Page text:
Student Web Activity

Chapter 10 Lesson 1: Mood and Food

Introduction

Emotions can have a big impact on what and how you eat. It is quite common for people to eat when they are feeling sad, stressed, or bored. Unfortunately eating more than your body needs for fuel can be very unhealthy. On the Web site below, you will learn about the connection between emotions, and food and how to prevent and cope with emotional eating.

Link to explore: Mayo Clinic:  http://www.mayoclinic.com/health/weight-loss/MH00025

Directions

  • Start at the Mayo Clinic Web site.
  • Read through the page on emotions and food.
  • Take notes as you read.
  • When you are done reading, answer the questions below.
  • Finally, using the information from the links, create a cartoon strip in which an emotional eater learns how to cope with his or her feelings without using food. The cartoon should tell a brief story and have a message at the end.

Questions

  1. Why do some people eat when they are feeling stressed, angry, boredom or lonely?
  1. Why do scientists think that some people use food to comfort themselves?
  1. How can overeating temporarily relieve stress?
  1. Why is it a bad idea to eat to relieve stress?
  1. What are four of the eight ways to avoid emotional eating?

Answers

  1. Some people use food as a way to comfort themselves—as a way to suppress or sooth negative emotions.
  1. Research shows that some foods cause the body to release mood elevating chemicals.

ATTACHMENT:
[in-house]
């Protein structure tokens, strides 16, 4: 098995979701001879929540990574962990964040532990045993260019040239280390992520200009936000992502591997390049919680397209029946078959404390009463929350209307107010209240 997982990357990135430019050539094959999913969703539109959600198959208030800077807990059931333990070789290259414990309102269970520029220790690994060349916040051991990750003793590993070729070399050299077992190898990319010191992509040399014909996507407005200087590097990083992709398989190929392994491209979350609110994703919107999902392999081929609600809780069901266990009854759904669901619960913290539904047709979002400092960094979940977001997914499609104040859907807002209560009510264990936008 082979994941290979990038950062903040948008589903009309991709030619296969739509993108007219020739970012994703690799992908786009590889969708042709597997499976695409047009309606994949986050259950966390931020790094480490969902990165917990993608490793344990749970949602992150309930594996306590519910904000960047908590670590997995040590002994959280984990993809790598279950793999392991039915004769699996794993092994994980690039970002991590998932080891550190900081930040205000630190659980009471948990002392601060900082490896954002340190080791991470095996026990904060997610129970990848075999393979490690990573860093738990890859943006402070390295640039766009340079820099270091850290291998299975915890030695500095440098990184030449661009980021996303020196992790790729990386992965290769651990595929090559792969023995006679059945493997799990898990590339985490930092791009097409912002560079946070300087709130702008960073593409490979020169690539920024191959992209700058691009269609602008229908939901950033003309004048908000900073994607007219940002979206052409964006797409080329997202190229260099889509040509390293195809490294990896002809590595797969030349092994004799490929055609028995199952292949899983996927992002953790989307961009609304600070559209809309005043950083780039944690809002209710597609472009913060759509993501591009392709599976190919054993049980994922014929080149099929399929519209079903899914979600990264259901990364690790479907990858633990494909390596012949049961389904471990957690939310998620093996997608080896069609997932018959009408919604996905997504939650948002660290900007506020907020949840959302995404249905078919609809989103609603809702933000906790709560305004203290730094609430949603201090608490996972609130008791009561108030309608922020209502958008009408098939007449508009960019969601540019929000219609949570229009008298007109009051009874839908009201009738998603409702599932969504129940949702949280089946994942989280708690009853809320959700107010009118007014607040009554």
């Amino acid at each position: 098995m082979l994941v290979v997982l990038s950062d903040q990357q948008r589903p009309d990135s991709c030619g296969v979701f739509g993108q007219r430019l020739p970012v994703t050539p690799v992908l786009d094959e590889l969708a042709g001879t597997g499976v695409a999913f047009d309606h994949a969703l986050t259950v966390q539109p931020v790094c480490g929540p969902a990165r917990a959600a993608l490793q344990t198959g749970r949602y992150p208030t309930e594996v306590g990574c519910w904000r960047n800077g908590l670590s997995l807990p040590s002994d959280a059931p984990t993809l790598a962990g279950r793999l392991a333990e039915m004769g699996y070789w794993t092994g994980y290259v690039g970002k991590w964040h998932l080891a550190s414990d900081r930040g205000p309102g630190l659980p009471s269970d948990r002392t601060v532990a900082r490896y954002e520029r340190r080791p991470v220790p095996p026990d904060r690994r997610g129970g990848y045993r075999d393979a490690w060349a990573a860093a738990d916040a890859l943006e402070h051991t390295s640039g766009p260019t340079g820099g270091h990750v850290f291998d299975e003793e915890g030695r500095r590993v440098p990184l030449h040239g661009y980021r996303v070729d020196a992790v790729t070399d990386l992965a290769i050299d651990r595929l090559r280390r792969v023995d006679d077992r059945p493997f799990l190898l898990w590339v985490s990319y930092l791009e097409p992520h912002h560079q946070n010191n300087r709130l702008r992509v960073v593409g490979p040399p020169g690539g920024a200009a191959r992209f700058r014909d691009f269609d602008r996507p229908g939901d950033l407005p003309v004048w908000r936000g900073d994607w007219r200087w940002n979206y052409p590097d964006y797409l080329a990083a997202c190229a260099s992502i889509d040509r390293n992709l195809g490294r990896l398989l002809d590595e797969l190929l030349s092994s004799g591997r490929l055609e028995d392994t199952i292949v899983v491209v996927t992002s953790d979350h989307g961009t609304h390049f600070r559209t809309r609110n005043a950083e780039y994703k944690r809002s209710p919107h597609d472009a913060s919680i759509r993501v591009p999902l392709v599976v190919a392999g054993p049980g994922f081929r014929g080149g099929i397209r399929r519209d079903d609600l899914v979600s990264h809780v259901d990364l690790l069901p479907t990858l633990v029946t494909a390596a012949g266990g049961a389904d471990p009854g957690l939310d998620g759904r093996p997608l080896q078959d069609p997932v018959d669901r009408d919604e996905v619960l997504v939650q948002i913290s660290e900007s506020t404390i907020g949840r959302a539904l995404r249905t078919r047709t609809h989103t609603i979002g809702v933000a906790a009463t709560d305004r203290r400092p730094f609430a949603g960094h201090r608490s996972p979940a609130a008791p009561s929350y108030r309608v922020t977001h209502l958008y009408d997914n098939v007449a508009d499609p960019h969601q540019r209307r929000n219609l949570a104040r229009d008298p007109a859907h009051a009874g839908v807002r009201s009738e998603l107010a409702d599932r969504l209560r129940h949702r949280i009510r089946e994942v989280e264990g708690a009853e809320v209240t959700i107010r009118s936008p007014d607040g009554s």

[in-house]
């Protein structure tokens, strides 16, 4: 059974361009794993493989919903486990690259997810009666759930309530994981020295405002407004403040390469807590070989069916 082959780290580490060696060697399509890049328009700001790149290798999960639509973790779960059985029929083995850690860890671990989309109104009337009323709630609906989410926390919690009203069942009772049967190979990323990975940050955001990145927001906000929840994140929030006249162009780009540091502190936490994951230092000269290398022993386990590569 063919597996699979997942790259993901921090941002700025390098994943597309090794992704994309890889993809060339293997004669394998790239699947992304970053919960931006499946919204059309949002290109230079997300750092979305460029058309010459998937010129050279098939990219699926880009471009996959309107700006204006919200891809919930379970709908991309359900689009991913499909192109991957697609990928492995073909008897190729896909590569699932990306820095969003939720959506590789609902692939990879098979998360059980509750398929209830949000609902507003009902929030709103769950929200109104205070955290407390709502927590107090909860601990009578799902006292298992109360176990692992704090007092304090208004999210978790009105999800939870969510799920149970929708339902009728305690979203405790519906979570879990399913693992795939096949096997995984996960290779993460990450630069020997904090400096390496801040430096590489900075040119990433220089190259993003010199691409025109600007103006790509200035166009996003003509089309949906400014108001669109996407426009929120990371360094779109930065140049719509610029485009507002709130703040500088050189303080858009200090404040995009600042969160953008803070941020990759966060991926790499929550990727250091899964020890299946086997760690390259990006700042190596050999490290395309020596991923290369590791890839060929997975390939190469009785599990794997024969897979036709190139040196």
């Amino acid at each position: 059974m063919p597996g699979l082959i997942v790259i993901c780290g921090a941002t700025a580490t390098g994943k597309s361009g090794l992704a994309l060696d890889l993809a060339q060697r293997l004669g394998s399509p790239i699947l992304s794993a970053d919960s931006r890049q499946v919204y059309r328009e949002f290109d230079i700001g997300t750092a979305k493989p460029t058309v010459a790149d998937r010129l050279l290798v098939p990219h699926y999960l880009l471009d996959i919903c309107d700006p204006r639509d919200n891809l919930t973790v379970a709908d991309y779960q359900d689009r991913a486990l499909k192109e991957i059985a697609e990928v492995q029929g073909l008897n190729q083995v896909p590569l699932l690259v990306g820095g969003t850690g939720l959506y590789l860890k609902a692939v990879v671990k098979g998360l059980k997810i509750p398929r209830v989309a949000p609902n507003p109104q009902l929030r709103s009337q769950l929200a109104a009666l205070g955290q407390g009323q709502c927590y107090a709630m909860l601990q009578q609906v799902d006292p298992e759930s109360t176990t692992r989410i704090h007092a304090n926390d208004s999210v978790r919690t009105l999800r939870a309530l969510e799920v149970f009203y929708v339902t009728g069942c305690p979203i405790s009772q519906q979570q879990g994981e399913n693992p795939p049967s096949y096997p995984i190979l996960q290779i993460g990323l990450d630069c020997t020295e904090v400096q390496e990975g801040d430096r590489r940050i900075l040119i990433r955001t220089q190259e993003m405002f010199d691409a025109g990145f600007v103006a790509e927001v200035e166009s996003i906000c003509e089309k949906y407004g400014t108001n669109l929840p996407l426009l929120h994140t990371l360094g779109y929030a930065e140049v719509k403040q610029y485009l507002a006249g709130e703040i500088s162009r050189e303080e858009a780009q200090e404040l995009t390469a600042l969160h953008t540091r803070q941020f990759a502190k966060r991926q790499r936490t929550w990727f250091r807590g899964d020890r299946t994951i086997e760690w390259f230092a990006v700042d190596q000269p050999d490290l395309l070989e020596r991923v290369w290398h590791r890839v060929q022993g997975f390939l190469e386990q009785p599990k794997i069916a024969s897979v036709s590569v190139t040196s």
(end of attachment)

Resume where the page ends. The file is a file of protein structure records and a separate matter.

1. Eating can relieve stress because it is a distraction, and takes a person’s mind off his or her problems.
  1. It is not a good idea to eat to relieve stress because eating too much can cause weight gain and more stress because a person feels guilty for eating.
  1. The eight ways to avoid emotional eating are:
    1. Learning to recognize true hunger.
    2. Learning to recognize your triggers.
    3. Looking elsewhere for comfort.
    4. Choosing not to keep unhealthy foods around.
    5. Snacking healthy.
    6. Eating a balanced diet.
    7. Exercising regularly.
    8. Preventing relapse.
Additional Resources for Teachers

Below are some additional resources on emotional eating. As you will see, most sites link this kind of eating to eating disorders, so you might want to discuss how using food to suppress emotions can lead to serious eating disorders.

  1. Counseling Center for Emotional Eating:
    http://www.fattitudes.com
  2. About – Emotional Eating Triggers:
    http://weightloss.about.com/od/emotionaleating/tp/blemotional.htm
  3. About – Emotional Eating Cues:
    http://weightloss.about.com/cs/emotionaleating/l/bleecues.htm
  4. Ohio State University:
    http://ohioline.osu.edu/ed-fact/1005.html

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